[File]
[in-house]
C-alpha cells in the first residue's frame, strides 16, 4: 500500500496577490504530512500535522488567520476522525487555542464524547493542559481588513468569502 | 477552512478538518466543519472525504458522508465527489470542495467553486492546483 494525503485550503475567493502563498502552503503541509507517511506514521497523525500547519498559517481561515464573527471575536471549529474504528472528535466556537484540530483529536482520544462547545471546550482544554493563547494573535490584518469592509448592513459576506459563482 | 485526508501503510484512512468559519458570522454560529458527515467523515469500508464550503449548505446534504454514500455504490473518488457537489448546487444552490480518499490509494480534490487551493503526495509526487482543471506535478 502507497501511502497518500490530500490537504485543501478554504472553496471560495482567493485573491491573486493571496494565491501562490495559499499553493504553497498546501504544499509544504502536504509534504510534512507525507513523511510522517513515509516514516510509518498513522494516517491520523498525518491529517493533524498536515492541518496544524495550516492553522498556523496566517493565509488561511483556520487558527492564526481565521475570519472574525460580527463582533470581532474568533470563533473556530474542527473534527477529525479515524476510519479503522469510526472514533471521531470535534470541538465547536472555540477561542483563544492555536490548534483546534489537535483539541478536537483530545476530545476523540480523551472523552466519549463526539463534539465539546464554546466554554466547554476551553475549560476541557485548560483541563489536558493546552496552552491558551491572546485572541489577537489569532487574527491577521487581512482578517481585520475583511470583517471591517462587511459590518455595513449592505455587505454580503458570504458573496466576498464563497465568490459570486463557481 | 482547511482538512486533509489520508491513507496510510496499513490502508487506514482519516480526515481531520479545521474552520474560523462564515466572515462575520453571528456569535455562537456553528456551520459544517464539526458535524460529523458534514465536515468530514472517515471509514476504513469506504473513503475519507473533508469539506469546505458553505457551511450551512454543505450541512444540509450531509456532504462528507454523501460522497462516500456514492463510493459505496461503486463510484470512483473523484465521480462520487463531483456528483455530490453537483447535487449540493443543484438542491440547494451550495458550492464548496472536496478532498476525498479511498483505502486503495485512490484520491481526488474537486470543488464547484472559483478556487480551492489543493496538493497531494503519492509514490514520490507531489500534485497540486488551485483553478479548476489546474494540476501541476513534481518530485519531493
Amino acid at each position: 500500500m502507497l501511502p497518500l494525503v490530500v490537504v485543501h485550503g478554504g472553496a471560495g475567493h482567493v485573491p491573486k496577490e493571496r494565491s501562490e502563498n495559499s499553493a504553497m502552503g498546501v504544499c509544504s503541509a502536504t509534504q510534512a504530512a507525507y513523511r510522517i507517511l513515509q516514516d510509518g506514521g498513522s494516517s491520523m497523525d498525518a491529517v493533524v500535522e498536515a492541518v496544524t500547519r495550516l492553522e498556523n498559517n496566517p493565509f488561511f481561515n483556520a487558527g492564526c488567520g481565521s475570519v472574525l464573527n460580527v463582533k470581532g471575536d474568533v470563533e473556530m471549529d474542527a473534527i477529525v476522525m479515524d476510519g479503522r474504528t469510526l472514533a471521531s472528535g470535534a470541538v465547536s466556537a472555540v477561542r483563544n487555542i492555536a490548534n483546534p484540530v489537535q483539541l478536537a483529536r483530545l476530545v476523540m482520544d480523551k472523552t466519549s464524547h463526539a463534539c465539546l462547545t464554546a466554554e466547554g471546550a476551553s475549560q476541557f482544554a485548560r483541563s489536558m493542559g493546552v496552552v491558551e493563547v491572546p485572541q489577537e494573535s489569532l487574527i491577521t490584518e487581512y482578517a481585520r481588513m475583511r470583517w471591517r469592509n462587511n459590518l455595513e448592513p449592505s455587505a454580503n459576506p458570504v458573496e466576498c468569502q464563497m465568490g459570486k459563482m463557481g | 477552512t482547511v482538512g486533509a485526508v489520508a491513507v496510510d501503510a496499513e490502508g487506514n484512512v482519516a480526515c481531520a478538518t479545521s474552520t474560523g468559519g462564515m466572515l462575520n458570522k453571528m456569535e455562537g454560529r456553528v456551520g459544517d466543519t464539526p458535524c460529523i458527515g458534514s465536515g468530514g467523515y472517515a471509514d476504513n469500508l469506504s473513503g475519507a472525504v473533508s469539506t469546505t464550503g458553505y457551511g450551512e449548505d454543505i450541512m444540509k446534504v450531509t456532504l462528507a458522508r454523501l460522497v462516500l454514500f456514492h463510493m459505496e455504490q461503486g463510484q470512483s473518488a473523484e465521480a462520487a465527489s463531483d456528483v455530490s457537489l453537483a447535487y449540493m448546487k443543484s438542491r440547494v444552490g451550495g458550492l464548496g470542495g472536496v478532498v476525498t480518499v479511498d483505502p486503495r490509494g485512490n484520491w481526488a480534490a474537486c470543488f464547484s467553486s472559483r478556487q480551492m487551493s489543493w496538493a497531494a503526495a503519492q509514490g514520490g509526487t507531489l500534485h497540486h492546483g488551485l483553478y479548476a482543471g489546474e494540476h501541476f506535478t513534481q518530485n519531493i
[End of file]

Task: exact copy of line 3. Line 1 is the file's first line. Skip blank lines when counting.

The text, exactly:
Amino acid at each position: 500500500m502507497l501511502p497518500l494525503v490530500v490537504v485543501h485550503g478554504g472553496a471560495g475567493h482567493v485573491p491573486k496577490e493571496r494565491s501562490e502563498n495559499s499553493a504553497m502552503g498546501v504544499c509544504s503541509a502536504t509534504q510534512a504530512a507525507y513523511r510522517i507517511l513515509q516514516d510509518g506514521g498513522s494516517s491520523m497523525d498525518a491529517v493533524v500535522e498536515a492541518v496544524t500547519r495550516l492553522e498556523n498559517n496566517p493565509f488561511f481561515n483556520a487558527g492564526c488567520g481565521s475570519v472574525l464573527n460580527v463582533k470581532g471575536d474568533v470563533e473556530m471549529d474542527a473534527i477529525v476522525m479515524d476510519g479503522r474504528t469510526l472514533a471521531s472528535g470535534a470541538v465547536s466556537a472555540v477561542r483563544n487555542i492555536a490548534n483546534p484540530v489537535q483539541l478536537a483529536r483530545l476530545v476523540m482520544d480523551k472523552t466519549s464524547h463526539a463534539c465539546l462547545t464554546a466554554e466547554g471546550a476551553s475549560q476541557f482544554a485548560r483541563s489536558m493542559g493546552v496552552v491558551e493563547v491572546p485572541q489577537e494573535s489569532l487574527i491577521t490584518e487581512y482578517a481585520r481588513m475583511r470583517w471591517r469592509n462587511n459590518l455595513e448592513p449592505s455587505a454580503n459576506p458570504v458573496e466576498c468569502q464563497m465568490g459570486k459563482m463557481g | 477552512t482547511v482538512g486533509a485526508v489520508a491513507v496510510d501503510a496499513e490502508g487506514n484512512v482519516a480526515c481531520a478538518t479545521s474552520t474560523g468559519g462564515m466572515l462575520n458570522k453571528m456569535e455562537g454560529r456553528v456551520g459544517d466543519t464539526p458535524c460529523i458527515g458534514s465536515g468530514g467523515y472517515a471509514d476504513n469500508l469506504s473513503g475519507a472525504v473533508s469539506t469546505t464550503g458553505y457551511g450551512e449548505d454543505i450541512m444540509k446534504v450531509t456532504l462528507a458522508r454523501l460522497v462516500l454514500f456514492h463510493m459505496e455504490q461503486g463510484q470512483s473518488a473523484e465521480a462520487a465527489s463531483d456528483v455530490s457537489l453537483a447535487y449540493m448546487k443543484s438542491r440547494v444552490g451550495g458550492l464548496g470542495g472536496v478532498v476525498t480518499v479511498d483505502p486503495r490509494g485512490n484520491w481526488a480534490a474537486c470543488f464547484s467553486s472559483r478556487q480551492m487551493s489543493w496538493a497531494a503526495a503519492q509514490g514520490g509526487t507531489l500534485h497540486h492546483g488551485l483553478y479548476a482543471g489546474e494540476h501541476f506535478t513534481q518530485n519531493i